Synopses & Reviews
From the renowned author of Possession
, The Childrens Book
absorbing story of the close of what has been called the Edwardian summer: the deceptively languid, blissful period that ended with the cataclysmic destruction of World War I. In this compelling novel, A.S. Byatt summons up a whole era, revealing that beneath its golden surface lay tensions that would explode into war, revolution and unbelievable change — for the generation that came of age before 1914 and, most of all, for their children.
The novel centres around Olive Wellwood, a fairy tale writer, and her circle, which includes the brilliant, erratic craftsman Benedict Fludd and his apprentice Phillip Warren, a runaway from the poverty of the Potteries; Prosper Cain, the soldier who directs what will become the Victoria and Albert Museum; Olives brother-in-law Basil Wellwood, an officer of the Bank of England; and many others from every layer of society. A.S. Byatt traces their lives in intimate detail and moves between generations, following the children who must choose whether to follow the roles expected of them or stand up to their parents “porcelain socialism.”
Olives daughter Dorothy wishes to become a doctor, while her other daughter, Hedda, wants to fight for votes for women. Her son Tom, sent to an upper-class school, wants nothing more than to spend time in the woods, tracking birds and foxes. Her nephew Charles becomes embroiled with German-influenced revolutionaries. Their portraits connect the political issues at the heart of nascent feminism and socialism with grave personal dilemmas, interlacing until The Childrens Book becomes a perfect depiction of an entire world.
Olive is a fairy tale writer in the era of Peter Pan and Kenneth Grahames The Wind In the Willows, not long after Alices Adventures in Wonderland. At a time when children in England suffered deprivation by the millions, the concept of childhood was being refined and elaborated in ways that still influence us today. For each of her children, Olive writes a special, private book, bound in a different colour and placed on a shelf; when these same children are ferried off into the unremitting destruction of the Great War, the reader is left to wonder who the real children in this novel are.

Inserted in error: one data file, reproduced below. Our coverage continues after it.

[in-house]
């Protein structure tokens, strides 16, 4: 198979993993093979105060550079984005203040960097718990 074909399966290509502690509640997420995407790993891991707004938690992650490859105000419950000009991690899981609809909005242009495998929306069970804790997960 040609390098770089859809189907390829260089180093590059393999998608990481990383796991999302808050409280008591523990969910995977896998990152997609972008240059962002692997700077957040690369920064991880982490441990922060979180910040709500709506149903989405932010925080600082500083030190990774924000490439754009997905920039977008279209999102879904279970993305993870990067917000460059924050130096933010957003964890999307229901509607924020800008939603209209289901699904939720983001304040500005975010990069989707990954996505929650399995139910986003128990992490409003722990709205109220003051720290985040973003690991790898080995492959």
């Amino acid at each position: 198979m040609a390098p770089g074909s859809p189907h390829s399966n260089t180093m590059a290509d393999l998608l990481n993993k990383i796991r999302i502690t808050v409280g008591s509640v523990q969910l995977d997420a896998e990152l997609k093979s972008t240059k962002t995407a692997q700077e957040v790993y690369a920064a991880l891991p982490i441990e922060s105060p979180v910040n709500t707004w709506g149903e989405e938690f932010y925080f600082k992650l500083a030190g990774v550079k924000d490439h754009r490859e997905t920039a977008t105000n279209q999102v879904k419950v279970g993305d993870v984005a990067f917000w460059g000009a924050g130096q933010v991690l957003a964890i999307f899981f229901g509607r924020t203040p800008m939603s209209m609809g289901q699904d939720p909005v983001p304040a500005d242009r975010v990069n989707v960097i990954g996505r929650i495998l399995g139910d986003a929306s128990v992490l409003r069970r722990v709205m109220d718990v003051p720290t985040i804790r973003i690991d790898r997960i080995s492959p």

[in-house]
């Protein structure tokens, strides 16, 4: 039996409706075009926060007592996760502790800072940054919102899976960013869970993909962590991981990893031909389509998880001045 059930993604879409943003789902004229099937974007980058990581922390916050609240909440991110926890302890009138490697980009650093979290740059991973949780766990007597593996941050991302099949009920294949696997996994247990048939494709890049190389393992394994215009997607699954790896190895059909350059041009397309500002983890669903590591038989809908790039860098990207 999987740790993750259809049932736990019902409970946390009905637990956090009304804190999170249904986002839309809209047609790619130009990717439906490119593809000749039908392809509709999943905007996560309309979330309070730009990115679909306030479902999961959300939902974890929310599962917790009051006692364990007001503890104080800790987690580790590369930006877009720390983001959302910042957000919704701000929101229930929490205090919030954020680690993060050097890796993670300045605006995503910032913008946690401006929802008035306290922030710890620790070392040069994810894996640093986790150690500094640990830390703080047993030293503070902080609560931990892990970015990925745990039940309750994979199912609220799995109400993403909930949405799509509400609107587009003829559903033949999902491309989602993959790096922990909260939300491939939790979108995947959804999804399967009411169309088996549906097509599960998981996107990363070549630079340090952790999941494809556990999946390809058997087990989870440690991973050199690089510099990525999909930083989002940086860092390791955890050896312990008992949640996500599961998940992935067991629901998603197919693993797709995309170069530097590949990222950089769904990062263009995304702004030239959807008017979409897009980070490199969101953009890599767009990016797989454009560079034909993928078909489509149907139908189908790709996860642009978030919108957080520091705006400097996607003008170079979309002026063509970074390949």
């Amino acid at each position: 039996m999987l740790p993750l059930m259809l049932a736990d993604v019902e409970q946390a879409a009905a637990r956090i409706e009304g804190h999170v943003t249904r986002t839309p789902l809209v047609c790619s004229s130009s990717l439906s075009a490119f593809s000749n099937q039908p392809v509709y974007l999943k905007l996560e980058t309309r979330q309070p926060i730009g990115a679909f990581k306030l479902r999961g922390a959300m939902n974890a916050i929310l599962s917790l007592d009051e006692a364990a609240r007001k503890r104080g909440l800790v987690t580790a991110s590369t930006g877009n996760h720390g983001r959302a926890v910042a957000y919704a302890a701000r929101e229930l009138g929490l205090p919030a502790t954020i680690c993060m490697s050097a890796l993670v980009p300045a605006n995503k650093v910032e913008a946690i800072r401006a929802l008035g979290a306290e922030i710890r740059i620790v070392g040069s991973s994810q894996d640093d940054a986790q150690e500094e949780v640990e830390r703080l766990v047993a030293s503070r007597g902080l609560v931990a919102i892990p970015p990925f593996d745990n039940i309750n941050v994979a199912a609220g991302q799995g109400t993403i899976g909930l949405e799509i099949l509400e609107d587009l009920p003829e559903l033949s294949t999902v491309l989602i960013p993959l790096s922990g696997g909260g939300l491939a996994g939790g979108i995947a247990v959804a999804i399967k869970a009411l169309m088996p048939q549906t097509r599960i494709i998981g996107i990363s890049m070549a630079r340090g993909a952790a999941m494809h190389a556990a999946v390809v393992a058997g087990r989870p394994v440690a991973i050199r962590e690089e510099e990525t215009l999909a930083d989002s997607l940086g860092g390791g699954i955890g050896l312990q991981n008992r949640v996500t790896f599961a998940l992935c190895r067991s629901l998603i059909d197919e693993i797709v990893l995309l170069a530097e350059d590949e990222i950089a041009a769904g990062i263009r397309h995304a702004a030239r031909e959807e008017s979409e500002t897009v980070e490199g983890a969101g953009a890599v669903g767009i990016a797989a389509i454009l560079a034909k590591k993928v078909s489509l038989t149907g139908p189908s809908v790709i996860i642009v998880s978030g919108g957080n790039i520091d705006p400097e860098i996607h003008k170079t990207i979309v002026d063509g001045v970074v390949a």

The Childrens Book is an astonishing novel. It is an historical feat that brings to life an era that helped shape our own as well as a gripping, personal novel about parents and children, lifes most painful struggles and its richest pleasures. No other writer could have imagined it or created it.
From the Hardcover edition.
About the Author
A.S. Byatt is internationally acclaimed as a novelist, short-story writer and critic. Her books include Possession
and the quartet of The Virgin in the Garden, Still Life
, Babel Tower
and A Whistling Woman
. She was appointed Dame of the British Empire in 1999.
From the Hardcover edition.
Reading Group Guide
1. What do Olive Wellwoods fairy stories, presented in the text in italics, add to The Childrens Book
2. There are some very different women in the book, from the dreamy, absent Seraphita to Phillips practical sister Elsie. With these portraits, what is A.S. Byatt saying about women and womens roles in English society?
3. Violet asks, under her breath: “Who is a childs real mother? The one who feeds it, and cleans it, and knows its little ways, or the one who leaves it in the nest to do as best it can . . . ?” How is this question explored in The Childrens Book?
4. What is the importance of sexuality to The Childrens Book? What is behind Olives response to Humphreys liaisons, or his attack on Dorothy, or Dorothys eventual link with Gabriel? Do you feel sexuality has changed since the era the book depicts and, if so, how?
5. Who is your favourite character in The Childrens Book and why? How does this character change over the course of the book and why?
6. If you have read A.S. Byatts previous novels, such as Possession, how do they compare to The Childrens Book? What is she trying to explore here that is different and how is her method similar or distinct this time around?
7. How do the characters in this book experience death? What is the importance of suicide in the novel?
8. How are Germany and relations between English people and Germans significant in The Childrens Book? What do these elements add to the story?
9. Discuss the theme of childhood, or childishness, in the novel.
10. How do you feel at the end of the book and why?
11. Explore and describe the structure of the novel. How do events follow each other? Which characters come to the forefront or recede? How does A.S. Byatt manage to juggle so many characters and situations without confusing the reader or losing the readers interest?
12. The Childrens Book includes some memorable locations, particularly the Tree House, Purchase House and Todefright. How are they different? How does each matter to the story?
13. How is the era depicted in The Childrens Book similar to and different from our own? Is A.S. Byatt trying to tell us anything about our own time with her portrait of the Wellwoods time?
14. What is the significance of performance and theatre in The Childrens Book? You might discuss puppet theatre and Shakespeare as well as the importance of performance in daily life.
15. What is ‘The Childrens Book referred to in the title, really?
16. In what ways, if any, is The Childrens Book an old-fashioned novel? In what ways is it original? Which other books does it make you think of?
17. What do the occasional historical summaries (e.g. “1896 was a gloomy year. William Morris died in October . . .”) add to the novel?
18. If you could ask A.S. Byatt one question about this book, what would it be?